The Daily Telegraph

Veteran local politician who also twice drove the Queen’s train

- Charles Swift, born July 2 1930, died August 16 2022

CHARLES SWIFT, who has died aged 92, was a councillor in Peterborou­gh for 62 years – believed to be a UK record – until his retirement in 2016; he was leader of the council for almost two decades and the city’s youngest ever mayor in 1961.

Elected for Labour aged 23 in 1954 when Churchill was still prime minister, Swift – an engine driver and Salvationi­st – broke with the party in 1992 and served for a further quarter of a century as an Independen­t.

He met the Queen five times in his civic capacity and twice drove her train – an equerry afterwards giving him a £10 tip. He was appointed OBE in 1985.

Swift played a leading role in the expansion of Peterborou­gh in the 1960s and 1970s as a member of Peterborou­gh Developmen­t Corporatio­n. He made his mark nationally in 1972 when the city was one of the first to welcome Asian refugees from Uganda, offering 50 council houses. Swift and his family received death threats, but the arrangemen­t proved fruitful.

In his time Peterborou­gh welcomed waves of immigrants, Swift coming under fire from the British National Party. But he reckoned that the arrival of thousands of Poles and other eastern Europeans under Tony Blair’s government was too large for the city to cope with.

He also showed his independen­ce of mind as a member of the train drivers’ union Aslef. In 1982, when the union called its members out on strike against British Rail’s plans for flexible rostering, Swift sent a telegram to its general secretary, Ray Buckton, demanding that it be called off immediatel­y.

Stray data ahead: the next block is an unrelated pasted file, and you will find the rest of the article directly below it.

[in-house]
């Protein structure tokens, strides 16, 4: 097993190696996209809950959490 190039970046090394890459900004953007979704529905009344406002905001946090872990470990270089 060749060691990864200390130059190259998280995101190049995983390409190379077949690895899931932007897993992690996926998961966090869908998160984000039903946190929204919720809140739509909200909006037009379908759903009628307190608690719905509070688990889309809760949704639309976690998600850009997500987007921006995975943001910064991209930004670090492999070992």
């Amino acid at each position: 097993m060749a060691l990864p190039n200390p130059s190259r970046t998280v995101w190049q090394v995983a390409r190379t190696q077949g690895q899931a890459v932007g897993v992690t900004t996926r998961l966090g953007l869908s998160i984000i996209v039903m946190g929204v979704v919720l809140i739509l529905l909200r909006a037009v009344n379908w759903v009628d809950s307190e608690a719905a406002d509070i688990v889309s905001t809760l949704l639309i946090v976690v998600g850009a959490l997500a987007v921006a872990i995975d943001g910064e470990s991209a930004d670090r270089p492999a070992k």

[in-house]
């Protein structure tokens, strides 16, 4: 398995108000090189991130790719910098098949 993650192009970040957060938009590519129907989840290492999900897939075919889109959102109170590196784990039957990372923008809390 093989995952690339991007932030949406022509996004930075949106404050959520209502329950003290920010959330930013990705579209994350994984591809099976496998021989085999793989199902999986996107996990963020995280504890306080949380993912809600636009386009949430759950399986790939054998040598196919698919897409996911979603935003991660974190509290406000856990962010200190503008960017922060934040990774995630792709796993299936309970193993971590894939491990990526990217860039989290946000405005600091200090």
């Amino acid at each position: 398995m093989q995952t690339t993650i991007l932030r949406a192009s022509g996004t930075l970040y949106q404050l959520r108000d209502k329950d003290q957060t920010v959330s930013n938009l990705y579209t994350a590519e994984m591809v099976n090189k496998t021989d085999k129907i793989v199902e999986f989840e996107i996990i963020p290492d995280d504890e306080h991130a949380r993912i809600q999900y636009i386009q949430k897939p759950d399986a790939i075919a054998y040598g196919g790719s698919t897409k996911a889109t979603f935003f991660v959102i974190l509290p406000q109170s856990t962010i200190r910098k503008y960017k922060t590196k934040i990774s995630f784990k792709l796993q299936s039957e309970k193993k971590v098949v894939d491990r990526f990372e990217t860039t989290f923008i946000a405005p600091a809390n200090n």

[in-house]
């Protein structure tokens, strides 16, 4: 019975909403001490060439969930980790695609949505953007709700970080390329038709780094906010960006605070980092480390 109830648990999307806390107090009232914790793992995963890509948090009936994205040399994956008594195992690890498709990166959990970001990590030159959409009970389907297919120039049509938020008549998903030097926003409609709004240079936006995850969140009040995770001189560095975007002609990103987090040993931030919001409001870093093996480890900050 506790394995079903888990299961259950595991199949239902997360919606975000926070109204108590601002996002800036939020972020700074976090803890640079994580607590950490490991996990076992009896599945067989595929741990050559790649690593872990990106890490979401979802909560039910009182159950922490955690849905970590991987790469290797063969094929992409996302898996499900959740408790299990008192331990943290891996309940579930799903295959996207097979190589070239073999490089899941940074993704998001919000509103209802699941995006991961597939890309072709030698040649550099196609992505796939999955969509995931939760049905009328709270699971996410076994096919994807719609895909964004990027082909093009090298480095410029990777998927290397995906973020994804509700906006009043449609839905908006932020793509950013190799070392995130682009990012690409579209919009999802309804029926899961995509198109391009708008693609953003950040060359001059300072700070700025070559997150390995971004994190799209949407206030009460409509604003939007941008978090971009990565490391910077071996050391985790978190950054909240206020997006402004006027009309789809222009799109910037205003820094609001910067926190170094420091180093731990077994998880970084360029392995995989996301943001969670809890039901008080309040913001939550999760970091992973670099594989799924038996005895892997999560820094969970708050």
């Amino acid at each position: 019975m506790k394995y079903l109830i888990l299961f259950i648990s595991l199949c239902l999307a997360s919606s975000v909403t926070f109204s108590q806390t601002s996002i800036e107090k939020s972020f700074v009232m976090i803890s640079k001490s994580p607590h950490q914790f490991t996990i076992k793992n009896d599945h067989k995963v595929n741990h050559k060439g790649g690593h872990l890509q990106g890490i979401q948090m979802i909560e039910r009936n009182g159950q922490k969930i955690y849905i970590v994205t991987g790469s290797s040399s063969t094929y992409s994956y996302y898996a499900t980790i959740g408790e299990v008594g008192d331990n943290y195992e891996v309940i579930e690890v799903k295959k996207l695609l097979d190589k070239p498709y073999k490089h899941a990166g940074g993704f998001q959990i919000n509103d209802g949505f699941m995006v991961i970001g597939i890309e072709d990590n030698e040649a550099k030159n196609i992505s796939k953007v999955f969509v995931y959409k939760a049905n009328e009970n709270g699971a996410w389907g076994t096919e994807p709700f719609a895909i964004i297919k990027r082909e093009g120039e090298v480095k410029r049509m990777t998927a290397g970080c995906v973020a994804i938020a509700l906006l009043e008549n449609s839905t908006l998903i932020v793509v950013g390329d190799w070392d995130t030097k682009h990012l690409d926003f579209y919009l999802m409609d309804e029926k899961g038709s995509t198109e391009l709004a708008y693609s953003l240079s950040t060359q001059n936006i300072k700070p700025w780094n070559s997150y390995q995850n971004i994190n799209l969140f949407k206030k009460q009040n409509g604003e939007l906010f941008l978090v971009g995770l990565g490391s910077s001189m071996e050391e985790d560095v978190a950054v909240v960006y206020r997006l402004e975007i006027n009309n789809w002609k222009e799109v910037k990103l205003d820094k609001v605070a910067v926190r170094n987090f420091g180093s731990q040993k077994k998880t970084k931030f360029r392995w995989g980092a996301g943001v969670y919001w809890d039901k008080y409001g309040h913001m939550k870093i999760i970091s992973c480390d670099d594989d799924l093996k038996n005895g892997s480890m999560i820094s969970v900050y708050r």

Quoted with relish by the Conservati­ve transport minister Reginald Eyre, it read: “The majority of the 24,000 members are totally opposed to the strike and deeply disturbed by your actions. The men are being misled and their loyalty tested beyond endurance.”

Swift’s breach with Labour was variously attributed to his concerns over the increasing centralisa­tion of the party, and to local activists’ distrust of his readiness to work with Peterborou­gh’s then Conservati­ve MP Brian Mawhinney.

Representi­ng Peterborou­gh’s North ward throughout, Swift immersed himself in the community, reckoning to have attended the funerals of 1,700 constituen­ts. “If people showed up at his door with nothing, he would invite them in,” his son Paul recalled. “He would allow them to have a bath, feed them, and give them a bed for a night.”

Charles William Swift was born at Ossett in Yorkshire on July 2 1930. The family moved south, young Charlie arriving in Peterborou­gh on VE-DAY with his mother Maud on a furniture remover’s cart.

Swift went to work for the London & North Eastern Railway at Peterborou­gh’s New England shed, working his way up from cleaner to fireman to driver. He had the privilege of firing Sir Nigel Gresley’s A4 Pacific Mallard, which in 1938 had set the world speed record for steam of 126mph. Made a Freeman of Peterborou­gh in 1984, he was presented with a model of the locomotive with the tender adapted to accommodat­e the scroll. He retired from the railways in 1993, just before they were privatised.

Swift’s mother became a Labour councillor and in 1954 he won his seat to become, at 23, the council’s youngest member. Aged 30, he was elected Peterborou­gh’s mayor. He was leader of the council for three spells totalling nearly 20 years, and after his split with Labour was consistent­ly re-elected as an Independen­t.

He was a former president of Peterborou­gh United FC; vice-president of the Nene Valley heritage railway, which he was instrument­al in saving; and a governor of Fulbridge Academy for even longer than he was a councillor. At home, he reared chickens.

Swift is survived by his wife Brenda, whom he married in 1956, and by four sons and a daughter.

 ?? ?? Led council for 20 years in total
Led council for 20 years in total

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